Suppression of Women

Essay by lthompsonCollege, UndergraduateA, January 2008

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Suppression of Women"The Yellow Wallpaper," by Charlotte GilmanStereotypes have been part of society for a very long time and are still present today. The stereotypical female, traditionally, is expected to have a delicate character, to take care of the housework and the children, to have no personality, identity, and to be relatively simpleminded and inferior in comparison to men. Since then, men are privileged enough to have education, they hold jobs and make all the decisions. Thus, women are cast into the prison of submission because they lived in a world dominated by men. In the short story, "The Yellow Wallpaper," by Charlotte Gilman, she demonstrates a women's descent into madness because of the control and attack of women in society. The narrator of the story is symbolic for all women in the late 1800s, a prisoner of a confining society. She also introduces the setting, theme, and symbolic issues that are going on in her life.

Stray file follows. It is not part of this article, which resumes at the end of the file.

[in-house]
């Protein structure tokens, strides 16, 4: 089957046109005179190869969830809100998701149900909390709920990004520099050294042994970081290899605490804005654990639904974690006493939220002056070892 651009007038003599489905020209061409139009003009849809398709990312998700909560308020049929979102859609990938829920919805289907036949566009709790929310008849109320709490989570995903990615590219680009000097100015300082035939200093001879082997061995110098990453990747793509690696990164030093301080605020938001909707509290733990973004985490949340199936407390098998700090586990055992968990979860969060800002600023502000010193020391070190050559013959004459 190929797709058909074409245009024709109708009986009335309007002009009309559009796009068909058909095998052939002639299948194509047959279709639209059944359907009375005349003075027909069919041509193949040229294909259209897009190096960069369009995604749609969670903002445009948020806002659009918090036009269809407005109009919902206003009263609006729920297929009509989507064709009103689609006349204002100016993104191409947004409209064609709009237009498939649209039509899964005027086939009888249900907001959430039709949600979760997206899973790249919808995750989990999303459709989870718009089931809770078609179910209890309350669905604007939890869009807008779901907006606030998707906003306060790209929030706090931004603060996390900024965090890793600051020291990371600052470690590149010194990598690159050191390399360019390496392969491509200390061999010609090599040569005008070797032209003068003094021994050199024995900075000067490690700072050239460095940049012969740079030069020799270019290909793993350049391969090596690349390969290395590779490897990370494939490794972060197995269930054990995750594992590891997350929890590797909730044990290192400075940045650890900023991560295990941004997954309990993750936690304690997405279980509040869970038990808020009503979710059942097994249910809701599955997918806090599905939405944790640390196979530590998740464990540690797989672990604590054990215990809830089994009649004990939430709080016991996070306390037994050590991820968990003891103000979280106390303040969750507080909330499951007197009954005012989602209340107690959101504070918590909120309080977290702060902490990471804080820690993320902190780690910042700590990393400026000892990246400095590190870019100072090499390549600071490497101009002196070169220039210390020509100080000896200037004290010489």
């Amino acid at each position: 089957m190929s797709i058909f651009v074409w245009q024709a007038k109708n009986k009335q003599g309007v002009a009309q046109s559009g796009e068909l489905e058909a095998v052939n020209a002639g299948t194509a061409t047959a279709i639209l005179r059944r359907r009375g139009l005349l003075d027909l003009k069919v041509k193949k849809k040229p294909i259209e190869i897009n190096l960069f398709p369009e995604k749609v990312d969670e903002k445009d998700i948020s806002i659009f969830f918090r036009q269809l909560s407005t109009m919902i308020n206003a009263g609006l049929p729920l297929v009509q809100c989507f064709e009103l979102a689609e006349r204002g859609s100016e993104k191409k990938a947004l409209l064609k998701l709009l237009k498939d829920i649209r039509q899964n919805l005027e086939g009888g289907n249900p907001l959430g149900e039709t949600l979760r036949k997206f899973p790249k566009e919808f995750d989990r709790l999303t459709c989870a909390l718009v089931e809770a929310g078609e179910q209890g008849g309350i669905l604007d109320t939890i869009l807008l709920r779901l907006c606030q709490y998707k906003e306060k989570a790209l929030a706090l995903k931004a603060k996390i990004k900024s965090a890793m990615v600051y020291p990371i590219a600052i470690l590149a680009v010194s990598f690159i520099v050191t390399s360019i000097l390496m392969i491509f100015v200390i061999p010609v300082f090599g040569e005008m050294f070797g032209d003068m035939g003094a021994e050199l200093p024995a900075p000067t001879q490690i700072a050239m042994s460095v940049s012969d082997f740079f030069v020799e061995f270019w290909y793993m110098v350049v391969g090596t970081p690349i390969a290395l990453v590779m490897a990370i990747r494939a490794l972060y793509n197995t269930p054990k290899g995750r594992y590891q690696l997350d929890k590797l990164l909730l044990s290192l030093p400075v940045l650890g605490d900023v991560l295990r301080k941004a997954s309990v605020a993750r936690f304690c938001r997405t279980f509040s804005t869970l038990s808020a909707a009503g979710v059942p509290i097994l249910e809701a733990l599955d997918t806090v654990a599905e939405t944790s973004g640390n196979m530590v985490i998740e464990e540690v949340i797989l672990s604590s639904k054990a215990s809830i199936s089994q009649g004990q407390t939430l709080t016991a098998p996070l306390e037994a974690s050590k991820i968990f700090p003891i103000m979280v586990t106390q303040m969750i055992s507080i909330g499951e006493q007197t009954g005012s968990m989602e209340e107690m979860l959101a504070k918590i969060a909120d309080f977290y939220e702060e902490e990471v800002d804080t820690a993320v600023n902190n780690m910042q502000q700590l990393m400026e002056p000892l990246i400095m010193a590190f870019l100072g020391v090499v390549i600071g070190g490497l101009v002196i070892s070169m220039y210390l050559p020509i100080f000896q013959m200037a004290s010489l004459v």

The narrative shows the reader a particular kind of insanity that afflicts the narrator. Therefore, her voice is very consequential to the reader and important due to the skillful use of syntax and language in her descriptions.

The narrator manipulates the reader's perspective throughout her story as she immediately introduces us to her world. Language plays an important role as a normal woman assesses her husband's profession and her own supposed illness. The narrator comes across as intelligent if not a little paranoid and less concerned with a slight hysterical but rather describing the house as "queer and untenanted" (Gilman, 284). Her suspicion occurs early on appearing at first as misdirection meant to foreshadow a possible ghost story. She goes on to describe the most beautiful place, "There is a delicious garden… large and shady, full of...